A Closer Look at Sham Contracting
The topic of Independent Contractors has been weighing heavily on our world for the last 4 or so years as the governing legislation and subsequent confusion related to contractors has continued to grow. As a studio owner, I have heard other owners discuss this topic a lot. All I can surmise from these discussions is that it is a very grey area, many business owners out there are often not seeking advice from the right sources (e.g. ‘my accountant told me…’), getting general advice from peers, or getting no advice at all and are very exposed to hefty fines.
The newly appointed Workplace Ombudsman, Sandra Parker, has come out swinging in relation to Sham Contracting. She has said while it’s “not to come out and grab the books and tell people what they are doing is wrong, it’s to actually help them and listen to their issues and hopefully provide assistance.” She said “It is absolutely my intention to continue the focus on small business.”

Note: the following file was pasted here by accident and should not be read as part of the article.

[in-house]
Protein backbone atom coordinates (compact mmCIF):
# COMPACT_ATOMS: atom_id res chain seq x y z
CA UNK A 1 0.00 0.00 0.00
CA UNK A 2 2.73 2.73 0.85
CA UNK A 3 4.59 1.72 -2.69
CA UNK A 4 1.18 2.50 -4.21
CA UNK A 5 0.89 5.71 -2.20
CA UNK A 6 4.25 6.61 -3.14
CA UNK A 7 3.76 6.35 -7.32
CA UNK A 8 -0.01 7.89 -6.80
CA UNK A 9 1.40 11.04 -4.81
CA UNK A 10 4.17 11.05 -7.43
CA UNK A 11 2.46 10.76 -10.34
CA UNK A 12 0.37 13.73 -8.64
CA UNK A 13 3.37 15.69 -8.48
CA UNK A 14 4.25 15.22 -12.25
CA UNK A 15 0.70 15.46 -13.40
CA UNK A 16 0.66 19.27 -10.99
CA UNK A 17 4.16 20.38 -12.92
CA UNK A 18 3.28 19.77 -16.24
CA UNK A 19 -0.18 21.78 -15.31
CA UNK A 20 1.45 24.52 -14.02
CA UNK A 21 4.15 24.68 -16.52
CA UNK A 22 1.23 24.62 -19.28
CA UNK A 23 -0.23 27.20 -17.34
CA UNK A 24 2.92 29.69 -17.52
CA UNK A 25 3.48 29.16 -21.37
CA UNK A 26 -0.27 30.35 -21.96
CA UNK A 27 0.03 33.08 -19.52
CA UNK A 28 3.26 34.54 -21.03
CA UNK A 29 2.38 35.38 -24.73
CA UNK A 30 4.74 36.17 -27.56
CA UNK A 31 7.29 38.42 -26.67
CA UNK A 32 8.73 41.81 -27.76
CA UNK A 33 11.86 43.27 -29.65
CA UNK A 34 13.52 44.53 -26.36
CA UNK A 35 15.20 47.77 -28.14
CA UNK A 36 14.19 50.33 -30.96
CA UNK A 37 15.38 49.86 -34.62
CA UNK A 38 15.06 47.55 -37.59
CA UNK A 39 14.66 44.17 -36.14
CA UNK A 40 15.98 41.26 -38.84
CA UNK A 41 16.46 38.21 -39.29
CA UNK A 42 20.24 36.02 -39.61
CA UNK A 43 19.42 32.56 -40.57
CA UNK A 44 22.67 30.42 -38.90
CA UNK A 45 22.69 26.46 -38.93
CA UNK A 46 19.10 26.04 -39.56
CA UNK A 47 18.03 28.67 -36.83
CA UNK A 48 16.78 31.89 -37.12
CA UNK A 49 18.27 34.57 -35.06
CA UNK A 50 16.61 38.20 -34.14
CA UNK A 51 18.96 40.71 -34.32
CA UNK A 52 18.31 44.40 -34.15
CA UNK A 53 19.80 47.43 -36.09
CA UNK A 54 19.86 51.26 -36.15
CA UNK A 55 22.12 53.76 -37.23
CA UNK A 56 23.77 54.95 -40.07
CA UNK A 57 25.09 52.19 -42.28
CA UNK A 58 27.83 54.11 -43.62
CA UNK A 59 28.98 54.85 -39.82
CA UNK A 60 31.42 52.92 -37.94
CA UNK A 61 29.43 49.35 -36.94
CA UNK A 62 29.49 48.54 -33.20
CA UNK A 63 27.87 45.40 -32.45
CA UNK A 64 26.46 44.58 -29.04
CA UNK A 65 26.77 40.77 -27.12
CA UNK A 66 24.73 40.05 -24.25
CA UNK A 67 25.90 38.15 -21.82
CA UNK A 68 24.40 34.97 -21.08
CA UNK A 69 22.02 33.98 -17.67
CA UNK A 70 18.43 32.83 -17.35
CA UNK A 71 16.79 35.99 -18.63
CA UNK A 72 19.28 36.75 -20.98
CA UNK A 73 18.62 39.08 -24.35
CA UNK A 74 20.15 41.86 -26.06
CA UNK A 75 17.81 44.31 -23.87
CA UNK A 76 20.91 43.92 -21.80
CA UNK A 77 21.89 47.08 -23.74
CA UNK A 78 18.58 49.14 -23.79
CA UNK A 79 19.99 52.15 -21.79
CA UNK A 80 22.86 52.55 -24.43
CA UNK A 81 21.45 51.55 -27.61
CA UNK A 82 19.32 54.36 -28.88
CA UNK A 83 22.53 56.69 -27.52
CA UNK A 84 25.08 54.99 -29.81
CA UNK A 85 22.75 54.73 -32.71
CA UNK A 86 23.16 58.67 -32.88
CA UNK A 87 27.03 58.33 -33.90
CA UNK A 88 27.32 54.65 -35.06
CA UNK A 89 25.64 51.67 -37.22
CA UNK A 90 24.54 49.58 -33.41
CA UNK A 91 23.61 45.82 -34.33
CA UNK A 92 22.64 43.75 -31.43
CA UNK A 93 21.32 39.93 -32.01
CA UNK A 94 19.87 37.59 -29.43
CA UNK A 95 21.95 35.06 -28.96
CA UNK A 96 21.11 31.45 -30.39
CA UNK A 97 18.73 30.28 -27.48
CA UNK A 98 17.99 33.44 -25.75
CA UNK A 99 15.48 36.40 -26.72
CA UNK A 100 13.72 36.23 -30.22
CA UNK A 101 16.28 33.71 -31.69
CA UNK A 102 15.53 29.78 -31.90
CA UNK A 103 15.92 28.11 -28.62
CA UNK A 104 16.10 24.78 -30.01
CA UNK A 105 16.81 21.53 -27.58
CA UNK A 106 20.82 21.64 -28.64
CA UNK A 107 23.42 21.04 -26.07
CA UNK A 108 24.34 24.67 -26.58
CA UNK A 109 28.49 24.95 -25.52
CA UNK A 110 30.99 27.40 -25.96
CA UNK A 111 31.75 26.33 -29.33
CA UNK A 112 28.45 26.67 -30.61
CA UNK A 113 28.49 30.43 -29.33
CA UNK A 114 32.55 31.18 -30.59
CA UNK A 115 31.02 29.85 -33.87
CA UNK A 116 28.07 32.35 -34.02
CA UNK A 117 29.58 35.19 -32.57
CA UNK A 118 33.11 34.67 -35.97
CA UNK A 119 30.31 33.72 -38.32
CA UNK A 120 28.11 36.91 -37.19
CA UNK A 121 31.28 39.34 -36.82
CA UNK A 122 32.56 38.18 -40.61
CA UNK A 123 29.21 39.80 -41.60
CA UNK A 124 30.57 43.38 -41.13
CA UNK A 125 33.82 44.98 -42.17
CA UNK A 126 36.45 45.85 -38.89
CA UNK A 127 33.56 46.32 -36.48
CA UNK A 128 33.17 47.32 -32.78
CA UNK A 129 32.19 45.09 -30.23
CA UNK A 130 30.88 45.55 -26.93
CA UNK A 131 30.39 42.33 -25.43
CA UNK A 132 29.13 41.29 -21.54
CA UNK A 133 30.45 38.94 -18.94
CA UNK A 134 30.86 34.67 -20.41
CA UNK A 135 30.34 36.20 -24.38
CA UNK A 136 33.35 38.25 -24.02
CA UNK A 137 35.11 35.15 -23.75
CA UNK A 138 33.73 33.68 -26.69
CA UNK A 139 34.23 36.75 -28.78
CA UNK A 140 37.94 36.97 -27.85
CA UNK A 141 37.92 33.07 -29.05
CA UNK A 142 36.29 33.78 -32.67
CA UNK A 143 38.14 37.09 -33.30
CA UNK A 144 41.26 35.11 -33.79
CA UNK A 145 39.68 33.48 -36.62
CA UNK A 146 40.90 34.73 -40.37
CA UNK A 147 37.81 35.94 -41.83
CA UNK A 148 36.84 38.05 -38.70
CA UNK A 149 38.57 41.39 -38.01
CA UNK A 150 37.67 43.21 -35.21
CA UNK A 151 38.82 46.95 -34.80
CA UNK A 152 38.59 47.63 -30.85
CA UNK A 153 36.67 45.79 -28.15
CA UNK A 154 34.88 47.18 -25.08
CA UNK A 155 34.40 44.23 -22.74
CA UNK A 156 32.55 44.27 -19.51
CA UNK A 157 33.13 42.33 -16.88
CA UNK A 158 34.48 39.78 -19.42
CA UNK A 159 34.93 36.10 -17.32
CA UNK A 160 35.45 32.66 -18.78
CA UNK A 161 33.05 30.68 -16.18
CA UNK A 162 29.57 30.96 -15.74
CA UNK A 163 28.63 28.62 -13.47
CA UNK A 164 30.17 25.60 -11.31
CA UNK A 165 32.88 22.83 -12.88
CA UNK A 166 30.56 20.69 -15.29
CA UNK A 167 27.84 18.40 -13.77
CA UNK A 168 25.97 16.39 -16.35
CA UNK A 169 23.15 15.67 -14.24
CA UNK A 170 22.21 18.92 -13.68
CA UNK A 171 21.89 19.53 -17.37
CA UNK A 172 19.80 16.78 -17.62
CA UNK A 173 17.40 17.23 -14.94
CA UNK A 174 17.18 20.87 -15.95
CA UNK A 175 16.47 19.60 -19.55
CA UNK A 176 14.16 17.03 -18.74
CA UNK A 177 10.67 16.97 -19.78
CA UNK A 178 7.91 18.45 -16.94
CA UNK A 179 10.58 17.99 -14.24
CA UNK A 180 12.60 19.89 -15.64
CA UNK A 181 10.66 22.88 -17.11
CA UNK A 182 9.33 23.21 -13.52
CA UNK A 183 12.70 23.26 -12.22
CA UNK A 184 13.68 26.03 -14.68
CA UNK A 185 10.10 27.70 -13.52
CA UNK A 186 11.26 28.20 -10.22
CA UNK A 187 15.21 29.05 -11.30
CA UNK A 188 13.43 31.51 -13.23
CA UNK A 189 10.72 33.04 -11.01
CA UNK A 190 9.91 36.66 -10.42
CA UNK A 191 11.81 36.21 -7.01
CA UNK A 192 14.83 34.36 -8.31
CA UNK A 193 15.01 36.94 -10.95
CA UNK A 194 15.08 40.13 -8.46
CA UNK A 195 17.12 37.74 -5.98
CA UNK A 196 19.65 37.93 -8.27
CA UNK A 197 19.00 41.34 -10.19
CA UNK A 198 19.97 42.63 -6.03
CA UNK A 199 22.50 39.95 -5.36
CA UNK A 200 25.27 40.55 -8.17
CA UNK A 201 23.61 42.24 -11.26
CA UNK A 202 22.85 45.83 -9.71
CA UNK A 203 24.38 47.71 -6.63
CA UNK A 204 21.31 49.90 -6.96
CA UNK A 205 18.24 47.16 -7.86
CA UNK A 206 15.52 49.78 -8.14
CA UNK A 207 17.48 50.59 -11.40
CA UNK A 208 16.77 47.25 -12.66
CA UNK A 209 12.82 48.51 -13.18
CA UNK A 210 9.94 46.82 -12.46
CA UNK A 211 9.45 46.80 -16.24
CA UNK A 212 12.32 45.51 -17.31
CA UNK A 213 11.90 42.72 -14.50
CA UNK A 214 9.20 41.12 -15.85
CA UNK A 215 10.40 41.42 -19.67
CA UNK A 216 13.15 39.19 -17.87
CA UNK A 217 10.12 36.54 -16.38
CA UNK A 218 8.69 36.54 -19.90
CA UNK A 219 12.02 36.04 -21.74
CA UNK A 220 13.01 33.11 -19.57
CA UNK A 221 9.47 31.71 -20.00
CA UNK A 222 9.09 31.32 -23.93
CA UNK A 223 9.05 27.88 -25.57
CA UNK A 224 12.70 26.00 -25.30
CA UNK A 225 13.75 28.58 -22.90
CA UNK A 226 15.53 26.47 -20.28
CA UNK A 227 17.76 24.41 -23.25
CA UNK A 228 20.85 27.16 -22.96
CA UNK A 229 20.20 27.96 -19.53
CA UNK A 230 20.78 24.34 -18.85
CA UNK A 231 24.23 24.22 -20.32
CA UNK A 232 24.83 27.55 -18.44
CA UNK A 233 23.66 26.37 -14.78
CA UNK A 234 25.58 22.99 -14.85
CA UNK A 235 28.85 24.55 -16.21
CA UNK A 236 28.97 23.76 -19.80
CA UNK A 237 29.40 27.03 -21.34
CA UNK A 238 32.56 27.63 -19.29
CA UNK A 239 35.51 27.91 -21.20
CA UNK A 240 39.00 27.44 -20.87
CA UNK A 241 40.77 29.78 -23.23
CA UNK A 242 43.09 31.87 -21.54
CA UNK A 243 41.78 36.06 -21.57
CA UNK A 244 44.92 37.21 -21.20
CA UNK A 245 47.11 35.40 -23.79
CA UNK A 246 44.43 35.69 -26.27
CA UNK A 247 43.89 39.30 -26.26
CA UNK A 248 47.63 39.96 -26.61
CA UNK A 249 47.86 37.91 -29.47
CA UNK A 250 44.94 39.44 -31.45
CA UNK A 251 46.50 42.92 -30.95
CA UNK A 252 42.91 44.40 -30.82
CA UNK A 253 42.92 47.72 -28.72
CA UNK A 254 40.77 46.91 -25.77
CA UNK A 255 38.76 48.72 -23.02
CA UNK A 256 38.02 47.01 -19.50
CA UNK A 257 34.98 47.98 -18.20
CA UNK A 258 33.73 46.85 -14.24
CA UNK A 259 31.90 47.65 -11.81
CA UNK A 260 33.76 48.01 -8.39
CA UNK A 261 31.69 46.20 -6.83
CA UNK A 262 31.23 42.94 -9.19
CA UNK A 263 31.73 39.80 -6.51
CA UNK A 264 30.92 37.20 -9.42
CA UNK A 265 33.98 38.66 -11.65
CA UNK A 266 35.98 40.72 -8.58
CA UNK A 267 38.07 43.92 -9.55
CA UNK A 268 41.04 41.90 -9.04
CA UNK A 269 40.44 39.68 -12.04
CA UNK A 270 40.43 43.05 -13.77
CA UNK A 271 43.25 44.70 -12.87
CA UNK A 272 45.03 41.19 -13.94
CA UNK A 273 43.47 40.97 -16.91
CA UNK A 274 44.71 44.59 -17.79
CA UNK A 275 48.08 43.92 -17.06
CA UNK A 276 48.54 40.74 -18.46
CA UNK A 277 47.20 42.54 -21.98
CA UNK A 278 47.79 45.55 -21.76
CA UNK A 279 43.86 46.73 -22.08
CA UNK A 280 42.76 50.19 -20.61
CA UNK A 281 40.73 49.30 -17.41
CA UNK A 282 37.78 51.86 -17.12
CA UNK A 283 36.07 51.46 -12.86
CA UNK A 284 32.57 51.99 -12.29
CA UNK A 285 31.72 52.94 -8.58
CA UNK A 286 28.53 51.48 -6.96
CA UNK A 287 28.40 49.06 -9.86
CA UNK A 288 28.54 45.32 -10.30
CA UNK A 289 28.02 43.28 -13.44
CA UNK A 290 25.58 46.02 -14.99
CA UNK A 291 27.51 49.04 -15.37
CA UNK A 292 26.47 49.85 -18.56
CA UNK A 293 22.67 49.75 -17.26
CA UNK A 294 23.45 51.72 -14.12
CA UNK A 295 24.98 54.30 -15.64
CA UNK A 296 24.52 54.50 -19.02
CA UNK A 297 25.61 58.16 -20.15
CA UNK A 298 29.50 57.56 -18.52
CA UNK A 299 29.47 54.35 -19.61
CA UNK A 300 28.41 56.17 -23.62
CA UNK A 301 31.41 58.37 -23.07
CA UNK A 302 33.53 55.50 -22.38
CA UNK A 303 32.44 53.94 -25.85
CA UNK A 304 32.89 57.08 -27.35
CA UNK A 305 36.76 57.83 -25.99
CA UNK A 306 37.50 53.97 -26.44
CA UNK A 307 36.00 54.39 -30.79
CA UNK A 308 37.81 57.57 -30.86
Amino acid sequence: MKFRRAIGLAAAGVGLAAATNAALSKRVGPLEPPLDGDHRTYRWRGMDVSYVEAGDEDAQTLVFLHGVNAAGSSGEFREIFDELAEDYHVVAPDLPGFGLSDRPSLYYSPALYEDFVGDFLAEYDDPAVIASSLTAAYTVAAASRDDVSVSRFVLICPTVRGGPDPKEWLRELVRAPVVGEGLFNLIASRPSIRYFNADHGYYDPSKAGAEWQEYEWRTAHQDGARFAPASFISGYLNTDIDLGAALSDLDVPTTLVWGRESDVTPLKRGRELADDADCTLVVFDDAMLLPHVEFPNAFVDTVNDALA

For all studio owners that means us! So I sat down with Employsure* to shoot the breeze relating to contractors.
How do we determine who can or should be a contractor? (this comes from the Fairwork.gov.au)
The factors that are indicative of an employee are that they:
- have their work directed and controlled by their employer
- work set or standard hours (casual employees hours can vary from week to week)
- usually have an ongoing expectation of work
- bear no financial risk – it’s covered by their employer’s insurance
- are provided by their employer with tools or a tool allowance is provided
- have income tax deducted by their employer
- are paid wages or a salary regularly
- are entitled to paid leave.
The factors that are indicative of independent contractors are that they:
- have a high level of control over how the work is done, including the choice to hire others to assist
- agree to the hours required to complete the job
- usually engaged for a specific task or time